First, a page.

Chico and I sat down to watch this film shortly after our first son was born. At one point, James Franco’s character has to leave his incredibly intelligent chimp in an animal shelter, and walk away.
I was postpartum. I couldn’t handle it. Enough said.
A Couple Others for Good Measure:
6. Coco: You cannot tell me you didn’t cry at the beginning of this movie. YOU CANNOT HONESTLY TELL ME THAT.
7. Up: Ditto for this one. I mean, COME ON! They fall in love as children! They dream of traveling together! They lose the baby! They grow old together! She gets sick AND DIES! I was weeping.
There Are Probably More…
I have definitely cried or at least teared up in other films. But these are the big ones I remember.
This may not make any sense, but I’ve never thought of myself as creative.
Sure, I write. And I knit. And lately I’ve been playing the piano. I acted in plays and musicals for years as a teen and young adult. I’ve even dabbled in drawing and painting.
Not Much Spark
I just don’t consider myself creative because I always follow some kind of pattern or model.
When knitting, I follow a pattern. I always drew best when I was looking at something, rather than from the imagination. Even in teaching, I would hash out ideas for lessons and activities with colleagues, or search online for inspiration.
But it’s the execution I’m pretty good at. And it’s the act of creating that I enjoy.
Creativity in Pandemic
Since the pandemic started, I’ve found it helpful to add creativity to my daily life.
I set myself this writing challenge, which, though sometimes a bit of a pain, has also been a fantastic exercise.
Since we got a piano, I’ve been sneaking in about an hour of practice each day. I’ve been slowly plugging away at my knitting (though the warm weather slows that down).
It’s turned out to be hugely important for keeping myself sane.
For the short while that I’m writing, knitting or playing, I am taken away from the reality of confinement and the anxiety of this situation. When I’m writing, knitting or playing, those things don’t matter.
I’m an extremely social person, this is true. But this pandemic has helped me find resources within myself for coping with the isolation.
I’m tapping into a creative energy I didn’t know I had.
I’m far from being 100% okay in this situation. There are days when I’m practically climbing the walls.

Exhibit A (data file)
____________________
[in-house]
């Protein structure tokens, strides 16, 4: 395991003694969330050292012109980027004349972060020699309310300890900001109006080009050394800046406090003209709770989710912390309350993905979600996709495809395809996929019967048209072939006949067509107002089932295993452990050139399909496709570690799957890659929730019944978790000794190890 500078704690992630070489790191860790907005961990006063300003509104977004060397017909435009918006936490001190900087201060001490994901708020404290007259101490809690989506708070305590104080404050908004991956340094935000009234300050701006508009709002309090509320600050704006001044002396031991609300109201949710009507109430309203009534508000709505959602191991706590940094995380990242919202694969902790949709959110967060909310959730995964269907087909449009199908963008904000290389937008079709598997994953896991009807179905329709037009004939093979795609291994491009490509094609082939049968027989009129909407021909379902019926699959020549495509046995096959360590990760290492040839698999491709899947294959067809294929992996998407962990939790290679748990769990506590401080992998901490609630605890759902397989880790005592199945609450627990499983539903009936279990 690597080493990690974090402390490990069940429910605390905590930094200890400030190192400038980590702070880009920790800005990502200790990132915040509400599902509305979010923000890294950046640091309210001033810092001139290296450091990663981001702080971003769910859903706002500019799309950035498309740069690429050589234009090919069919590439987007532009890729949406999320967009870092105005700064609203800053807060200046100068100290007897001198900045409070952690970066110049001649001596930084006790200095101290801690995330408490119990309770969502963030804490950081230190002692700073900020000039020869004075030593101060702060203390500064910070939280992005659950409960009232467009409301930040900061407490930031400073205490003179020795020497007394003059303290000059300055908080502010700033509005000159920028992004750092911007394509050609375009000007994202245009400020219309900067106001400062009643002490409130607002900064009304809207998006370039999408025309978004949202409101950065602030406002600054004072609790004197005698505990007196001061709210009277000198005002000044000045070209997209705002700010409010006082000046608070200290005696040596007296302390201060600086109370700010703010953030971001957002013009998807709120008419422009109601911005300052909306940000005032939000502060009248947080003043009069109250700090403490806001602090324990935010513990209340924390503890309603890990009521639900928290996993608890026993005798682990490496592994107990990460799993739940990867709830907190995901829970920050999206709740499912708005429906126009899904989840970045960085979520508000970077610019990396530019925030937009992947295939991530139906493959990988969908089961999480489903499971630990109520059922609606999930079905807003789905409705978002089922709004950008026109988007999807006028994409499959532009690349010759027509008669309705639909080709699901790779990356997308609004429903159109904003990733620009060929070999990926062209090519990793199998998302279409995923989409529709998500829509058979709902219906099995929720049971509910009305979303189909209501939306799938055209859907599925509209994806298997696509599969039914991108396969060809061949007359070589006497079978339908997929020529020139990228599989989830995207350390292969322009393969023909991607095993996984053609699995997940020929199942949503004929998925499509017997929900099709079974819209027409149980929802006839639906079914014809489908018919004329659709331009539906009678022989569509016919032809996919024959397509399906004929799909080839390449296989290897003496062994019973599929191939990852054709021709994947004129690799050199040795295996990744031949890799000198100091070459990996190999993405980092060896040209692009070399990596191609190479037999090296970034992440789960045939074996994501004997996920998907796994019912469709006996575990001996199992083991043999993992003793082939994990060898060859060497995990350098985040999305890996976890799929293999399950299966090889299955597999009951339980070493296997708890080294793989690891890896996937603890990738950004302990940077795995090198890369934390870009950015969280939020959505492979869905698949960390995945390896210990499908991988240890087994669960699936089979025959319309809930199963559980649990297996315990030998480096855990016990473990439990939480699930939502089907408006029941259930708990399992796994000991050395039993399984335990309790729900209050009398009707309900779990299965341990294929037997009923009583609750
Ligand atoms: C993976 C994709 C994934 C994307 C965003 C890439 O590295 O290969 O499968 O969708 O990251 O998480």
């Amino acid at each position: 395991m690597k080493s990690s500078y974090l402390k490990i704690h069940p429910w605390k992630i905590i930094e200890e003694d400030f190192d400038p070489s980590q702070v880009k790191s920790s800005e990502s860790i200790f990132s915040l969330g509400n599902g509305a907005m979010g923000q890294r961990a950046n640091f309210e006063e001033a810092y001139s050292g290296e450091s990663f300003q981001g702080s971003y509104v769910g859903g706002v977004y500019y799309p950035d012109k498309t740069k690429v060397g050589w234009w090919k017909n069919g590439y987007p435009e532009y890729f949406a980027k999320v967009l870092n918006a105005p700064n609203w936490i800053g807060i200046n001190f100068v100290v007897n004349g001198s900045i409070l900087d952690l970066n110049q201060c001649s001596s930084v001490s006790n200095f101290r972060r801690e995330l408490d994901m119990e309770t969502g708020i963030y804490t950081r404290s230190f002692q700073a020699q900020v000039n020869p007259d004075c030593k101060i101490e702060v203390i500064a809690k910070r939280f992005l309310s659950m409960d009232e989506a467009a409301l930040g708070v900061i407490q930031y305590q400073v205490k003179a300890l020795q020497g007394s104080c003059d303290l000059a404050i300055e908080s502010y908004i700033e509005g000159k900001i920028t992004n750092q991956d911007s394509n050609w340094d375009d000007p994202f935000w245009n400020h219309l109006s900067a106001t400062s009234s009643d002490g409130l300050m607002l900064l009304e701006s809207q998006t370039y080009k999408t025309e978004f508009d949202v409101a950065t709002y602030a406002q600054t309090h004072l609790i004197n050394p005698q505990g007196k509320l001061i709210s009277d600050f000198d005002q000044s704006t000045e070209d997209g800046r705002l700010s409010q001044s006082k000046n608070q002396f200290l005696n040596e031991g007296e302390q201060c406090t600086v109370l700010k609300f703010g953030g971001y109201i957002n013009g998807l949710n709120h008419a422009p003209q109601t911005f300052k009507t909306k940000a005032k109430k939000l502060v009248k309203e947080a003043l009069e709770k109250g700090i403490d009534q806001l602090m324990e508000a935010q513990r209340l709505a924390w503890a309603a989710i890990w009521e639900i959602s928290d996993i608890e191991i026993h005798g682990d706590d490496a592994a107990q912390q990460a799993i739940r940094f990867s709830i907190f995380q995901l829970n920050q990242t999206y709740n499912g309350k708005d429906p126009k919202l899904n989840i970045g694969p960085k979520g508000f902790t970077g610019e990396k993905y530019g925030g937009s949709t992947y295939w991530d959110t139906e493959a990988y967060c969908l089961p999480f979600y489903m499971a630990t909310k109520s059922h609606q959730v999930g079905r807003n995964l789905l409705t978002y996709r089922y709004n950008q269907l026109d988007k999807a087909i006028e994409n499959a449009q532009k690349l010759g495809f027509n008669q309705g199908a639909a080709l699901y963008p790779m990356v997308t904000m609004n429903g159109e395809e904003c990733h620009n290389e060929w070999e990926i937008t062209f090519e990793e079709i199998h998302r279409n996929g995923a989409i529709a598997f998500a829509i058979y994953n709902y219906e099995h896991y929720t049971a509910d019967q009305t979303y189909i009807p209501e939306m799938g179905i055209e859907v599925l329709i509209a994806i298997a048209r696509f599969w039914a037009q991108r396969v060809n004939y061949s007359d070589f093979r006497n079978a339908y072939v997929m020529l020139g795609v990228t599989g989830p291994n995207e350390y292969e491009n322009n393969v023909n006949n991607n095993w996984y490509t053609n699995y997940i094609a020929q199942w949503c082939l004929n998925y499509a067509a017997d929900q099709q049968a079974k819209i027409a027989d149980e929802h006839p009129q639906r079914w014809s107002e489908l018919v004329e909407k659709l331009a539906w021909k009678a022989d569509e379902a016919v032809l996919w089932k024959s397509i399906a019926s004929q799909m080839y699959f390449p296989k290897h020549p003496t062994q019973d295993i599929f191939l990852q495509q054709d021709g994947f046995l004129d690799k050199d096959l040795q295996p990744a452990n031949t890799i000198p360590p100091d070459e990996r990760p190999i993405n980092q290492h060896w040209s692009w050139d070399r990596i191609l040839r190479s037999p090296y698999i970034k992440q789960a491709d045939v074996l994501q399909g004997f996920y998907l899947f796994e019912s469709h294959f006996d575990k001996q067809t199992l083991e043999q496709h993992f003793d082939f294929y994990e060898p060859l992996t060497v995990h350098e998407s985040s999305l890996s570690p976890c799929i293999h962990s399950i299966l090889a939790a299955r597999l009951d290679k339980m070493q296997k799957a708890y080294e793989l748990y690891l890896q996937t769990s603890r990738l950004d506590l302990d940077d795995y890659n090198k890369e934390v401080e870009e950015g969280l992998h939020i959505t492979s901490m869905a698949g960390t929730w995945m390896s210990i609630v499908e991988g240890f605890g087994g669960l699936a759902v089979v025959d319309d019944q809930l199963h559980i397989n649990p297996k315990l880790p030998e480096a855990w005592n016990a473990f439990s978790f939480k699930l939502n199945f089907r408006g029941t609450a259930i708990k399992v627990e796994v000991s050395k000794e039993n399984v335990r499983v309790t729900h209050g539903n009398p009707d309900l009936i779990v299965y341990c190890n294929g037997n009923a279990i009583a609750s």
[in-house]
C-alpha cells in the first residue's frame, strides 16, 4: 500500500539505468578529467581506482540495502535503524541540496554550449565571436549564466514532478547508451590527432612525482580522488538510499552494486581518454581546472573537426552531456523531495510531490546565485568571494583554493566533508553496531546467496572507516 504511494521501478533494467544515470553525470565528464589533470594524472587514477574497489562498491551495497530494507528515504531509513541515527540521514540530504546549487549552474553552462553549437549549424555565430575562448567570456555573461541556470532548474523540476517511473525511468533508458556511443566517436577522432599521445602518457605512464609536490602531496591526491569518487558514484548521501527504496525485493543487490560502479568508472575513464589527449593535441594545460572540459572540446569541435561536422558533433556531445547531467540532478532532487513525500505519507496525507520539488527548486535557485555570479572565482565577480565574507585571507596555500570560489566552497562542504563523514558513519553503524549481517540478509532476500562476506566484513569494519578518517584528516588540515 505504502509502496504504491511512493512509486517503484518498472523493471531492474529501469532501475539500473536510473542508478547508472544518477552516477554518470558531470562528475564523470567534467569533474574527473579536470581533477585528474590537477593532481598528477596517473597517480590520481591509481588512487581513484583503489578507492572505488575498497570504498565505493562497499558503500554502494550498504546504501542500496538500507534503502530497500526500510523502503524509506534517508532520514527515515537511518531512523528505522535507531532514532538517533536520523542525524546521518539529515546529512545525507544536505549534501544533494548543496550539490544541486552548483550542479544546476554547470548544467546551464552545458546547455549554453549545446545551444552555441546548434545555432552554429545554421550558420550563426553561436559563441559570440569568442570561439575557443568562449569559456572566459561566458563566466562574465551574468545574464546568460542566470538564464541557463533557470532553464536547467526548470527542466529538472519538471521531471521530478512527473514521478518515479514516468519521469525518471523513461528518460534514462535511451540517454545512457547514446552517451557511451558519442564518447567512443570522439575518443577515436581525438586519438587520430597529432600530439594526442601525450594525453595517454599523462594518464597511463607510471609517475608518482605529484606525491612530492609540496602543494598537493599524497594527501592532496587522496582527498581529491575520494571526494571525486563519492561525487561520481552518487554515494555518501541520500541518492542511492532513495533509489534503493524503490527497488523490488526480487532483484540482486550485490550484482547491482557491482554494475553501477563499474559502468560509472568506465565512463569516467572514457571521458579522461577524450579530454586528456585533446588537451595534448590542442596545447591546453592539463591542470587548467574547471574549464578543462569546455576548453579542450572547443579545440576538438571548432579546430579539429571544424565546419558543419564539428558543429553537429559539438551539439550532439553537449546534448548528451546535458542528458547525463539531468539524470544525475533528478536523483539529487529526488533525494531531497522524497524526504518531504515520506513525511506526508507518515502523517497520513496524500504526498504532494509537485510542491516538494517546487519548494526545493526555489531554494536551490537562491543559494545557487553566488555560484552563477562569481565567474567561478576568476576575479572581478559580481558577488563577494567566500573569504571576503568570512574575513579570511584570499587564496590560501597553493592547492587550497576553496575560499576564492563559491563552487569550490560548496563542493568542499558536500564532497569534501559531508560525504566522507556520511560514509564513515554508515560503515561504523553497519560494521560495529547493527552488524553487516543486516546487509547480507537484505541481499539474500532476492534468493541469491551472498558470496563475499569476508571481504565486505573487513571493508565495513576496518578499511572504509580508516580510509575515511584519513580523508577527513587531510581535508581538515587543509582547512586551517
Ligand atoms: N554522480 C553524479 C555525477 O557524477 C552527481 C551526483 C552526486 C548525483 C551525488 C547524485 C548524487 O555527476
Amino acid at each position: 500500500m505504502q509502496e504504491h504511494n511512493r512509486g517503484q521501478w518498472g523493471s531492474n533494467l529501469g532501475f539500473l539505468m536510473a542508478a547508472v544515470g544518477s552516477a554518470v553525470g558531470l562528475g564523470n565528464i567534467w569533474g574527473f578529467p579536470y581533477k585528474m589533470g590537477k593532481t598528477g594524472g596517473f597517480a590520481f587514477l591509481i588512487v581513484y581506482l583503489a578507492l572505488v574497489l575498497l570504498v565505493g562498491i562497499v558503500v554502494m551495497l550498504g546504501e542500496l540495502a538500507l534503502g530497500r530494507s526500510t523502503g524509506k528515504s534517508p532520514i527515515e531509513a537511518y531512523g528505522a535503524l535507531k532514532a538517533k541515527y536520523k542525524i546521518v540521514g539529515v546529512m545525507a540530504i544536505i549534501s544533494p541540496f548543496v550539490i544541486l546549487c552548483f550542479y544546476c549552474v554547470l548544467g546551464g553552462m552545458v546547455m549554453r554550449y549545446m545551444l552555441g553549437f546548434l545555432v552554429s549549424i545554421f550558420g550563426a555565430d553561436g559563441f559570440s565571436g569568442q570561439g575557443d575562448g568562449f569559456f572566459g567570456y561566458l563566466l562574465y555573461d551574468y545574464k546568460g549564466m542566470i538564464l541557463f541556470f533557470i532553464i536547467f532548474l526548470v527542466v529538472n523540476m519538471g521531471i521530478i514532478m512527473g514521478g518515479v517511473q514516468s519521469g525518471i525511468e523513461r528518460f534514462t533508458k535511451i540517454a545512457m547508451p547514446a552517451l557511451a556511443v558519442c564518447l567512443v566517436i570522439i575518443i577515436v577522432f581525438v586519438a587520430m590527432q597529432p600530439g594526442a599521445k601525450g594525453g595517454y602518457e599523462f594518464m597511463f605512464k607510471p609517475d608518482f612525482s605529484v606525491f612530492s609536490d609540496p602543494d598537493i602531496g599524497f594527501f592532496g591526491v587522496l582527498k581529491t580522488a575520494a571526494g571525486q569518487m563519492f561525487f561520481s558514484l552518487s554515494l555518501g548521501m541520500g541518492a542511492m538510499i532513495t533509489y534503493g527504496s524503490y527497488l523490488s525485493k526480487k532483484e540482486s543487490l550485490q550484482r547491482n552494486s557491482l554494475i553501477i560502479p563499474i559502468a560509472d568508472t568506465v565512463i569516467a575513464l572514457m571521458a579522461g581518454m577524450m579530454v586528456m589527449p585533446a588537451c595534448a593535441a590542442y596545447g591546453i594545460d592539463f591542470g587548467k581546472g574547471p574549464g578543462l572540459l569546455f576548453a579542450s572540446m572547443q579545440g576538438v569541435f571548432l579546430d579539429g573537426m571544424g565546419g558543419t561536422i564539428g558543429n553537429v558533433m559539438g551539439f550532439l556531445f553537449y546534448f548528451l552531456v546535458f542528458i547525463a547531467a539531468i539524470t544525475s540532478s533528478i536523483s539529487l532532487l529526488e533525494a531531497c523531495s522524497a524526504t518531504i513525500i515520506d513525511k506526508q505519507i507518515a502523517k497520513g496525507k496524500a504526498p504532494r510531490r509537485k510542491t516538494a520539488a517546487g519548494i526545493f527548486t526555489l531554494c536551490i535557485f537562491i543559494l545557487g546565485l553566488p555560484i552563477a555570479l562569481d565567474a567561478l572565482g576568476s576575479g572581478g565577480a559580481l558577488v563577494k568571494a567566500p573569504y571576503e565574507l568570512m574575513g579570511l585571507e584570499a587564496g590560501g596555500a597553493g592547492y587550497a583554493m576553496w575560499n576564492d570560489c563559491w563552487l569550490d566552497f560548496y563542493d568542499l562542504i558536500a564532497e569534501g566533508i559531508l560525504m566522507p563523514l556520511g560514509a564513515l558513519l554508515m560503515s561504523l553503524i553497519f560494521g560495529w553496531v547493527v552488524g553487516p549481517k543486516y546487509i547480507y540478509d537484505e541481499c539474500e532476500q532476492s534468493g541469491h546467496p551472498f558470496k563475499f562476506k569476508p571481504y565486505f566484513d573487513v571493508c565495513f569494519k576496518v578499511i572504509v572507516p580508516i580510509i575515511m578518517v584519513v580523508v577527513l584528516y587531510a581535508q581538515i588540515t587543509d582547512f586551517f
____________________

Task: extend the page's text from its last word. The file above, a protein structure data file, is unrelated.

But having a creative outlet has been wonderful. (It also helps that I’ve added exercise to my daily routine.)
So often we’re told to cut something out to feel better. Cut out sugar, alcohol, Facebook or TV. Sure, sometimes things do need to be cut out.
But what about the benefit of adding things in?
Tell Me About It
What do you want to add to your daily routine? What would make you feel better? What would make you feel more like yourself?
I can hear my mother nagging me to practice piano as a child. I can see the little upright we had in my childhood home. I can hear my brother playing “The Entertainer.”
Fast forward nearly twenty years since I last had a piano lesson. A piano has fallen in my lap.
Friends were clearing some things out of their home and offered us their old spinet piano. It hasn’t been tuned in twenty years, but hey! It’s a free piano!
Well, turns out nothing is really free.
The tuner came in on Tuesday and opened it up. I heard a tentative clearing of the throat.
“Jane…? I need to ask you a question.” “Yes?” I said. “Did you spend any money to move this piano here?” “No… Why?” “Well there’s that, at least.”
The bass bridge is cracked and there’s what looks like mold in the bottom of the piano.
Essentially, the piano sounds like crap and will always sound like crap unless we pay about $800 to repair the bridge. Even then, the sound is nothing special.
The question is, is the piano worth this much?
The tuner was wonderful. She didn’t charge me for coming out, and she gave outlined three possibilities:
We repair the crack in the bridge ($800 as previously mentioned).
We ignore the crack in the bridge, tune the piano and know that it won’t be a stable tune and the crack could get worse.
We replace the piano.
We looked around a bit online at Craig’s list and Facebook marketplace to see what was on offer. Turns out, a lot of people are trying to get rid of pianos for free (since they know whoever takes them will have to pay professionals to move them).
It also turns out that people who are trying to get rid of pianos are happy to open them up and send me pictures of the instrument’s innards.
So now I’ve identified a promising piano. I know how much it would cost to get it here and to haul out the old one. I know how much it would cost to get the new (old) piano tuned up and repaired.